Jeremy Allaire, the founder of Internet TV company Brightcove, provided the first official preview of their video publishing system at the NAB convention in Las Vegas–and it looks set to establish an important position in the emerging online video market.

The Brightcove system has been available to selected publishers for a while, but is due to go live to the public for the first time.

Jeremy Allaire, founder and chief executive of Brightcove, announcing the public launch of their broadband Internet TV service. Photo: NAB

In an apparently impromptu demonstration, Jeremy Allaire, the founder of the Boston-based start-up company, showed that it was possible to publish a video online in around five minutes. He spoke of “the incredible force of open, global publishing”.

Based on the Flash format–Jeremy Allaire was previously chief technology officer of Macromedia, now owned by Adobe–the self-service video publishing tool offers content providers unparalleled control over the distribution and presentation of their material across the open internet.

Brightcove enables online publication of rich media material on any web site and supports syndication through an affiliate network. It will include an advertising model that allows rights owners to distribute video at no cost, or optionally pay for distribution without advertising. They will also be able to sell material online.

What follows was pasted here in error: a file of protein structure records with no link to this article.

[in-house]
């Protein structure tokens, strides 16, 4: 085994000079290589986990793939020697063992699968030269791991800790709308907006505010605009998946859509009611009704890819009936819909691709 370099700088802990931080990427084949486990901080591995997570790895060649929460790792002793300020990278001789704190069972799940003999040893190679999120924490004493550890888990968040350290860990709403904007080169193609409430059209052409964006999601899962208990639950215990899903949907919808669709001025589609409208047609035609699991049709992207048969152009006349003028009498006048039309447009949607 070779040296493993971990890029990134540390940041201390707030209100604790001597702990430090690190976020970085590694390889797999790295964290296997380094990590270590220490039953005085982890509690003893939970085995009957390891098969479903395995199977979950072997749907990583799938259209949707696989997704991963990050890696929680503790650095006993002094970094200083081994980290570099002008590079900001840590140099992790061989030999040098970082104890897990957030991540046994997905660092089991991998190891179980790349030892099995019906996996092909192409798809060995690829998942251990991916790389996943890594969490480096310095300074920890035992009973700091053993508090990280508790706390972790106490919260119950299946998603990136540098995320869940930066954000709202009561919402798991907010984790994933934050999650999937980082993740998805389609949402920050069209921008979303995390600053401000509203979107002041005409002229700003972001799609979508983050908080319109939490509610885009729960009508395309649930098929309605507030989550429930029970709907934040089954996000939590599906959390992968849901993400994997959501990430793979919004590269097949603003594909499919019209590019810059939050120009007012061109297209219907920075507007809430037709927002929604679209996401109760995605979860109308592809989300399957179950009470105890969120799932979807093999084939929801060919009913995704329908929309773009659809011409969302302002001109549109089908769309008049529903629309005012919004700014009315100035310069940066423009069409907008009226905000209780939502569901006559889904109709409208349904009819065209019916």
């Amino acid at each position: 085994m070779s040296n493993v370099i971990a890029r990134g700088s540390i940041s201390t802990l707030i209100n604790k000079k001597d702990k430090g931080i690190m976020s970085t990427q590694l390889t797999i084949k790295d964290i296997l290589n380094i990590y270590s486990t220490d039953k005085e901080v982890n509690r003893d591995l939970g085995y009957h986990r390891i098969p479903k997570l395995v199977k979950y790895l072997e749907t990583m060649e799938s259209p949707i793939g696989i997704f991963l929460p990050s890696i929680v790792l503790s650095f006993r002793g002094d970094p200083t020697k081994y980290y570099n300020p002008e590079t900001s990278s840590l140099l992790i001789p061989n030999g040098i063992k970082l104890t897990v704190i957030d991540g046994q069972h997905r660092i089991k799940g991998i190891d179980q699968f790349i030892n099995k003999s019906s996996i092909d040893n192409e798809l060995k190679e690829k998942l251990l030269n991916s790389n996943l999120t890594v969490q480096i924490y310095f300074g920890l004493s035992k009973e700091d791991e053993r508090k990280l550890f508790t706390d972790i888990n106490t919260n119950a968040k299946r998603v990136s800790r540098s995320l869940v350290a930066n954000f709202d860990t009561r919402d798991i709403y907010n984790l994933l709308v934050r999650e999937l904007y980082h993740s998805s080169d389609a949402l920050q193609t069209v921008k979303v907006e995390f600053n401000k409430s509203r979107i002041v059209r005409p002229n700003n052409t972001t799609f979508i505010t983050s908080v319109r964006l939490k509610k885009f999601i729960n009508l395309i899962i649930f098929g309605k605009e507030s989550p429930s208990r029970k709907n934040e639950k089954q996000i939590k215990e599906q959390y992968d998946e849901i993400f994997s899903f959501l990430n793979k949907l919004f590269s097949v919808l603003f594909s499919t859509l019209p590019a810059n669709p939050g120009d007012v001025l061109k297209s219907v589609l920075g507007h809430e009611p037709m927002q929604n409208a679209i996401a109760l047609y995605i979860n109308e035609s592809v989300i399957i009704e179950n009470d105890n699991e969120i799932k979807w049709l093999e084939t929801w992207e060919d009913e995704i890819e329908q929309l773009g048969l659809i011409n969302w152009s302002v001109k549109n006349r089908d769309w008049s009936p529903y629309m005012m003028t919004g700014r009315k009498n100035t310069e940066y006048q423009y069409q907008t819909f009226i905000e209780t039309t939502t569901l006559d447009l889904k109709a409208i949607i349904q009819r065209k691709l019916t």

Through an agreement with AOL, one of the companies that invested $16 million in Brightcove last year, publishers will gain immediate access to a potential audience of 100 million users a month, as well as being able to host customised players on their own web properties or thirty-party sites.

This demonstrates a deep appreciation of the way the web works, taking advantage of existing approaches to indexing and syndicating material, which can potentially exploit the powerful network effects of the internet.

Brightcove seems to offer a much more sophisticated approach to online video publishing than services such as YouTube, which are already attracting a great deal of attention from mainstream media, not least because of instances of copyright infringement.

Like the Google video service, it employs Flash as a video format, which offers the benefit of cross-platform compatibility. It may not be as compatible with other devices and lacks the digital rights management capabilities of alternatives such as Microsoft Windows Media.

The Brightcove platform appears to be a more comprehensive solution than that currently offered by Google, although it may not have the same high profile or access to a comparable distribution infrastructure. Nevertheless, an alliance or acquisition should not be ruled out in the longer term.